Women's health in Salford

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Summary of report content

Healthwatch Salford undertook a research project to understand the health care needs of women after undertaking a similar project with men.  They undertook a survey to which 135 women responded during the period March to August 2020 and ran four focus groups in which 19 women took part.

Most women had a good idea of what they needed for a healthy life.  They had largely positive experiences of using services but had poor awareness of the services that should be available to them.  Less than one in five felt that the services didn’t understand or they weren’t sure if they understood their needs as women.

Physical exercise, staying connected with people and eating well were the most popular ways in which the women looked after themselves.  Women spoke of how involvement in activity got them through difficult situations, including aiding recovery from addiction.  Lack of knowledge or education, financial pressures, family responsibilities and societal and cultural issues acted in some cases as barriers to doing activities.

Nearly nine in ten women who were eligible had a cervical smear test and over four in five had had breast screening.  Over a quarter of the women aged between 40 and 74 weren’t aware they could have an NHS health check with their GP.

The women had a number of suggestions for change, including better access to female health professionals, affordable women only leisure and exercise sessions, family friendly clinics and waiting rooms, involving women when designing services for women and free or low cost classes or information on food and nutrition, managing money, and English as a second language.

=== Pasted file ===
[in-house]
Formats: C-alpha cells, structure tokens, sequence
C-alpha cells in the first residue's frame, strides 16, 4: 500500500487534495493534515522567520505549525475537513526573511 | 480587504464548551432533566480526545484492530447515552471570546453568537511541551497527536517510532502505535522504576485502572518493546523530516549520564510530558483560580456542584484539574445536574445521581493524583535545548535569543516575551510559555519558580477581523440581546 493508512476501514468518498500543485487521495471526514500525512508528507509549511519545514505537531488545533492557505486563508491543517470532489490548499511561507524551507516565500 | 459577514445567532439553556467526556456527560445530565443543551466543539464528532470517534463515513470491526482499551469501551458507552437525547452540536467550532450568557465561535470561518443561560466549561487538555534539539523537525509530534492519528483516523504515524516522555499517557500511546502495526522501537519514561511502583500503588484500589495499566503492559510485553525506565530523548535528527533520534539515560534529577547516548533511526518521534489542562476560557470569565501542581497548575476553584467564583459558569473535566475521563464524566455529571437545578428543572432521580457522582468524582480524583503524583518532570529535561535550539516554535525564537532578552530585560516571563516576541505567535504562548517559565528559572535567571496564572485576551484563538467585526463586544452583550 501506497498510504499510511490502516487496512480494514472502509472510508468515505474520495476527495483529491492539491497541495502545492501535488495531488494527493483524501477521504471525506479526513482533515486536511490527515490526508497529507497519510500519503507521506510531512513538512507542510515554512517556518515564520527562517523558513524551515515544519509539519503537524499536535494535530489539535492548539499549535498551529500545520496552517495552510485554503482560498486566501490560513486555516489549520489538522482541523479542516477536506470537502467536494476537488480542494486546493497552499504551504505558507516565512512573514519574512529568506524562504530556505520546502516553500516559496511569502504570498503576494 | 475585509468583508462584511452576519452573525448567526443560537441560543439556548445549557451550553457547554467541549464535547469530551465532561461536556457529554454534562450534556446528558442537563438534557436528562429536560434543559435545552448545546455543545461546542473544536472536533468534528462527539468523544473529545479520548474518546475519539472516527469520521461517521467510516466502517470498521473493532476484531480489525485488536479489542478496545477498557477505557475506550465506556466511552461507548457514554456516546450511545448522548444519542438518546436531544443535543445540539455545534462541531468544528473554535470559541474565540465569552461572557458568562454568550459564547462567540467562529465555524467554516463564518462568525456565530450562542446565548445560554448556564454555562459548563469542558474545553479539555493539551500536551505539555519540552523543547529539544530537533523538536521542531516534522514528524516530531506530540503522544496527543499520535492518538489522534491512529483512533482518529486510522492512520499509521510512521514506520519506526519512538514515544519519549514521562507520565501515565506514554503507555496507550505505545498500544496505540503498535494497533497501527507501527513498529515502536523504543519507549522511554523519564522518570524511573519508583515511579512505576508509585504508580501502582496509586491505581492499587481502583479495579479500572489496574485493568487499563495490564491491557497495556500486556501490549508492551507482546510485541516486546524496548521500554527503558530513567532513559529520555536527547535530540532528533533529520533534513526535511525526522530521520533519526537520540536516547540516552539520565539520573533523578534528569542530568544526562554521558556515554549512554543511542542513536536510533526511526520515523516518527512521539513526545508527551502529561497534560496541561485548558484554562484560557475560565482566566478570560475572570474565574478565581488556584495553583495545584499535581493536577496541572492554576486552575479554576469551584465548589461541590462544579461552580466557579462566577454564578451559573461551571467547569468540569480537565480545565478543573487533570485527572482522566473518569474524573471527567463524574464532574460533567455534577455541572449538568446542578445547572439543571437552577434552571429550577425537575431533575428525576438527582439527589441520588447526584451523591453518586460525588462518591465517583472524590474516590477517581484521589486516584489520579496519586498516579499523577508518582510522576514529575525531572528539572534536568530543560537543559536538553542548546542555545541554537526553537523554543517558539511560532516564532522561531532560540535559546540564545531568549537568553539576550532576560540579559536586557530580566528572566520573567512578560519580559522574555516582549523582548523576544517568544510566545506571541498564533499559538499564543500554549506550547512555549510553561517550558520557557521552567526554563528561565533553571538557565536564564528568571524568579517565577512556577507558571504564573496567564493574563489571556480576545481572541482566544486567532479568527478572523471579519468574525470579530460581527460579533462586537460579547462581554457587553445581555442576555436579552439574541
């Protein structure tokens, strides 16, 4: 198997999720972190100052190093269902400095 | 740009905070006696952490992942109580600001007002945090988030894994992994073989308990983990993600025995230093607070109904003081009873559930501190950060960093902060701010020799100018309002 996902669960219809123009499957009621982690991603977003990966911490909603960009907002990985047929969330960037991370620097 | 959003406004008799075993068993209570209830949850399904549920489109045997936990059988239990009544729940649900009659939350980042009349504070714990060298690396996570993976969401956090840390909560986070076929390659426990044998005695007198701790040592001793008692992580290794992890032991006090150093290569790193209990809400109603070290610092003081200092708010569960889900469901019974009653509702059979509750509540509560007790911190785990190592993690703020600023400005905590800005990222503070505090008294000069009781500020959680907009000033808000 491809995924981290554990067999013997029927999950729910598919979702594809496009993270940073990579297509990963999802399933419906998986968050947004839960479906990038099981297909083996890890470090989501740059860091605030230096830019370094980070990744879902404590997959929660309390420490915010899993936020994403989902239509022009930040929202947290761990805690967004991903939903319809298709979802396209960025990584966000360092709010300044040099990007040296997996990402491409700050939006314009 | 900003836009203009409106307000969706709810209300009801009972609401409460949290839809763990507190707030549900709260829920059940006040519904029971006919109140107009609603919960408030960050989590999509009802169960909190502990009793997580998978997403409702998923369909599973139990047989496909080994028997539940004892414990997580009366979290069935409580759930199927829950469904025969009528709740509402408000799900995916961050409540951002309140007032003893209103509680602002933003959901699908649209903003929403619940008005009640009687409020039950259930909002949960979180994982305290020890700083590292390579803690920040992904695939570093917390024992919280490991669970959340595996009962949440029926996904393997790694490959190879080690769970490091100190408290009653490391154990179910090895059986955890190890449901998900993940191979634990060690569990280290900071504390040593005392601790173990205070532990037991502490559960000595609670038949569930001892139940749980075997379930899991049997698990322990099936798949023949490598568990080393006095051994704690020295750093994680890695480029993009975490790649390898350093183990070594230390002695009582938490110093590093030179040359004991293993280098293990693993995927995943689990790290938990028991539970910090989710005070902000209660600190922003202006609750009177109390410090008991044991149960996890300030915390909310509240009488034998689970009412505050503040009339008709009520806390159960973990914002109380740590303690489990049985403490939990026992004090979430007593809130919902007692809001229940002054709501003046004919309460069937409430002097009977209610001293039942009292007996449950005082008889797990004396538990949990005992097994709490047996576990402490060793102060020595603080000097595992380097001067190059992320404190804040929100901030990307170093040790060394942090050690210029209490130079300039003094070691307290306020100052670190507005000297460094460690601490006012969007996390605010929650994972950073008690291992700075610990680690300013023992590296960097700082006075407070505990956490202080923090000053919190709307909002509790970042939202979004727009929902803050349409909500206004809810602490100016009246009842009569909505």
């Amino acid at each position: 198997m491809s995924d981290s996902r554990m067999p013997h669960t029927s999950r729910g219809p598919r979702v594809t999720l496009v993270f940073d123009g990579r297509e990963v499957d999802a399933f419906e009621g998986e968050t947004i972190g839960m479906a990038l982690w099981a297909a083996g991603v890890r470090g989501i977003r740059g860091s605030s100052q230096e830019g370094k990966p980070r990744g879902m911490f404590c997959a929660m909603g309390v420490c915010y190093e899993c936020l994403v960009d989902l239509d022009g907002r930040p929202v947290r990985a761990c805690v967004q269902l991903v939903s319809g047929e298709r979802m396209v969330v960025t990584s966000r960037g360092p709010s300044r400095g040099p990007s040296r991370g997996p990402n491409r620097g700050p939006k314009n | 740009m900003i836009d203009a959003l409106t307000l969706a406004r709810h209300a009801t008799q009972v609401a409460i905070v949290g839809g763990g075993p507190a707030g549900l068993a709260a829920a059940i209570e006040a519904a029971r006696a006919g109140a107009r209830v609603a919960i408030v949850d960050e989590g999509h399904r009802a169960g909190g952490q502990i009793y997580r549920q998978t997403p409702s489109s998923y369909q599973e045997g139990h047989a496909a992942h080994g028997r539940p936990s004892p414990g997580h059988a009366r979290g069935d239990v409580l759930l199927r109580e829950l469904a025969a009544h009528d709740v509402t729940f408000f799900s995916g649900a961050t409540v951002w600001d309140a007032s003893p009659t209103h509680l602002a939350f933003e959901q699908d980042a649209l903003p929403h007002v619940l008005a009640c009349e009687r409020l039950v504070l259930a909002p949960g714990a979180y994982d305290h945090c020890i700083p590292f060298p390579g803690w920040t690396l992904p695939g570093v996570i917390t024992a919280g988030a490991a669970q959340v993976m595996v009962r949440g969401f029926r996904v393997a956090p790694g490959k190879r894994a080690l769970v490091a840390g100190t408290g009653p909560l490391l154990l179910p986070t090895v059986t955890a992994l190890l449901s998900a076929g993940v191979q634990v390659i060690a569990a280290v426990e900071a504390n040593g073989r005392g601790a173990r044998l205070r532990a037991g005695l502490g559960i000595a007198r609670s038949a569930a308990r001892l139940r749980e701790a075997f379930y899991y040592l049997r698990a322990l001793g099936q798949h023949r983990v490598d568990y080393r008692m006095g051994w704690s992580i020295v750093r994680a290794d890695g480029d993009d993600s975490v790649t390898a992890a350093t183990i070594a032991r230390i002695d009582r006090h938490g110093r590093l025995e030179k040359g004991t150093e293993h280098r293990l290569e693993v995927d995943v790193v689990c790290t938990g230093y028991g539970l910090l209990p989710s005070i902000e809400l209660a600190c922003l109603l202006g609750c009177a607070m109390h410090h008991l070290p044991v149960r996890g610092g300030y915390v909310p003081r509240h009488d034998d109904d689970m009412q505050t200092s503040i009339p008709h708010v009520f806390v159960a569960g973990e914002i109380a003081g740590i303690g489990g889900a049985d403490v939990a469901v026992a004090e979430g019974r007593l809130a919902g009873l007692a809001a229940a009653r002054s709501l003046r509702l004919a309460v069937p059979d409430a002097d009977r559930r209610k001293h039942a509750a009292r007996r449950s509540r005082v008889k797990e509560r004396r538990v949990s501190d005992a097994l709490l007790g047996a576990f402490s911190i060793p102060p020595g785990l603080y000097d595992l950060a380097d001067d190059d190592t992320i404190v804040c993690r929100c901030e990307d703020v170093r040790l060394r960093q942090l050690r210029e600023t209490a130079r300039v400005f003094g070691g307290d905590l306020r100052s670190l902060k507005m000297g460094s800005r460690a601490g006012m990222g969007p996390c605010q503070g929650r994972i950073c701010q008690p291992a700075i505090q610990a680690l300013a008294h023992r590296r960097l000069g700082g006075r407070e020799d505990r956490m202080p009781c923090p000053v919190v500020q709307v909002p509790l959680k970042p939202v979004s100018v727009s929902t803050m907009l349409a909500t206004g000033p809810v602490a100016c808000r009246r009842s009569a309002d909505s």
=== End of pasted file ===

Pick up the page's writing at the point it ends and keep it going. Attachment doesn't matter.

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General details

Report title 
Women's health in Salford
Local Healthwatch 
Healthwatch Salford
Date of publication 
Friday, 30 April, 2021
Date evidence capture began 
Sunday, 1 March, 2020
Date evidence capture finished 
Monday, 31 August, 2020
Key themes 
Communication between staff and patients
Health inequalities
Information providing
Lifestyle and wellbeing
Public involvement
Service delivery organisation and staffing

Methodology and approach

Was the work undertaken at the request of another organisation? 
Primary research method used 
Focus group
If an Enter and View methodology was applied, was the visit announced or unannounced? 

Details of health and care services included in the report

Primary care services 
Diagnostic and/or screening service - single handed sessional providers
GP practice
Secondary care services 
Breast screening

Details about conditions and diseases

What type of pregnancy or maternity themes are included in the report 

Details of people who shared their views

Number of people who shared their views 
Age group 
All people under the age of 18
Sexual orientation 
Not known
Does the information include public's views? 
Does the information include carer's, friend's or relative's views? 
Not known
Does the information include staff's views? 
What was the main sentiment of the people who shared their views? 

Outcomes and impact

Were recommendations made by local Healthwatch in the report? 
Does the information contain a response from a provider? 
Yes action has been taken or promised
Is there evidence of impact in the report? 
Is there evidence of impact external to the report? 
What type of impact was determined? 
Implied Impact

Network Impact
Relationships that exist locally, regionally, nationally have benefited from the work undertaken in the report
Implied Impact
Where it is implied that change may occur in the future as a result of Healthwatch work. This can be implied in a provider  response, press release or other source. Implied impact can become tangible impact once change has occurred.
Tangible Impact
There is evidence of change that can be directly attributed to Healthwatch work undertaken in the report.